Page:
A recent Knoxville News Sentinel story explored mankind’s complex relationship with snakes particularly since the reptiles remain a part of so many cultures’ fears, focus of worship, captive exhibits and symbolic or religious meanings. UT’s Gordon Burghardt expounded on the psychology of snakes in this story. He noted that the fear of snakes can easily turn
Department of Ecology and Evolutionary Biology News
Louis J. Gross has been named a Fellow in the inaugural class of Fellows of the Society for Mathematical Biology. A distinguished UT professor of ecology and evolutionary biology and mathematics, Gross is also the founding and current director of the National Institute for Mathematical and Biological Synthesis (NIMBioS) and director of UT’s Institute for Environmental Modeling.
The Evolution Institute recently featured a conversation between Gordon Burghardt and scientist Kevin Laland on the topic of niche construction–the process through which an organism alters its own or another species’ environment, rather than one being passively shaped by the other. Read the interview online. Burghardt is an Alumni Distinguished Service Professor, holds appointments in the
An article in the June issue of Discover magazine quotes Gordon Burghardt extensively about the play behavior of non-mammalian animals.
Sergey Gavrilets, distinguished professor of ecology, evolutionary biology and mathematics at UT recently published a study explaining what may motivate individuals to take part in extremist behaviors.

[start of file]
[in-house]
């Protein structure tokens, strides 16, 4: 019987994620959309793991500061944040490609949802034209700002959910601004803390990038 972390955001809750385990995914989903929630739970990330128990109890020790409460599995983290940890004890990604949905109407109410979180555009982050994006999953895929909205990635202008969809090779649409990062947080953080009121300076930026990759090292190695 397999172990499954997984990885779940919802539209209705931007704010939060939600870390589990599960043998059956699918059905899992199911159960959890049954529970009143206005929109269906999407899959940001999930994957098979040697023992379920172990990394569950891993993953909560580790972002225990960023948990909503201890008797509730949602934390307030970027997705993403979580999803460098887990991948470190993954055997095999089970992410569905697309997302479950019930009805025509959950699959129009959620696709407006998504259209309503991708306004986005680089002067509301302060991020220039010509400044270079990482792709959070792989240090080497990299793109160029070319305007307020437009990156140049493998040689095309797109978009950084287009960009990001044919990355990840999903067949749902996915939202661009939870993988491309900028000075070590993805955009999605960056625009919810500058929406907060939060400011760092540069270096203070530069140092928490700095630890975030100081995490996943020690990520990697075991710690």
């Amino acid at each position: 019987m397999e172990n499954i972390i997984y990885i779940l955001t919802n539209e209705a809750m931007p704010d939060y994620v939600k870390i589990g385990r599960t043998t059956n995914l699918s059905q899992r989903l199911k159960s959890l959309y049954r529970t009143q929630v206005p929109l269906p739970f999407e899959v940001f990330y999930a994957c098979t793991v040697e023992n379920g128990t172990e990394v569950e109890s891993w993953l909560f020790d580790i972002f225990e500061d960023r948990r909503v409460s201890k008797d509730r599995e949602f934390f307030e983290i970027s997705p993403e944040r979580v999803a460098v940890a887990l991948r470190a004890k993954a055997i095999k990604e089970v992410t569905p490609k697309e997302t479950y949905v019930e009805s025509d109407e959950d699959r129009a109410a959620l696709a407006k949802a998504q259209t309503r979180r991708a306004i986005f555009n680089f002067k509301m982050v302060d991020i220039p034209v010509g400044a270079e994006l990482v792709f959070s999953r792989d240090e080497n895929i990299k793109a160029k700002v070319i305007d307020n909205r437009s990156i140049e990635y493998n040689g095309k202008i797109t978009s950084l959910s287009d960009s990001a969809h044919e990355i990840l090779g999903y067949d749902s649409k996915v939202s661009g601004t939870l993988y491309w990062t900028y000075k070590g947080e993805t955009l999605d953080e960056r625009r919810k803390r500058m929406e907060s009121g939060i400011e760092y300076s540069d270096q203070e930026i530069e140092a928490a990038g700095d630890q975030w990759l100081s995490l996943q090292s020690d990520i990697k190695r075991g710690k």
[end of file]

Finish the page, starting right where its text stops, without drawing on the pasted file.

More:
Scientific American weighs the pros and cons of introducing–and removing–invasive species from ecology. The outlet interviewed Martin Nuñez, a post-doctoral research associate in the Department of Ecology and Evolutionary Biology, who has published several papers warning of perverse incentives to distribute economically valuable species more widely.
Jennifer Schweitzer, associate professor and associate head in the Department of Ecology and Evolutionary Biology, recently published a study on tree migration in the journal Nature Ecology and Evolution. Findings from the study were mentioned by Mother Nature Network, Climate Wire, and Scientific American.
A new study from the National Institute for Mathematical and Biological Synthesis, based at UT, sheds light on the origins of human cooperation.
National Geographic spoke with UT’s Daniel Simberloff about how a 150-year-old effort to restore remote Ascension Island in the Atlantic may help humans add trees to Mars and possibly save Earth.
Warming temperatures are prompting some tree species in the Rocky Mountains to “migrate” to higher elevations in order to survive.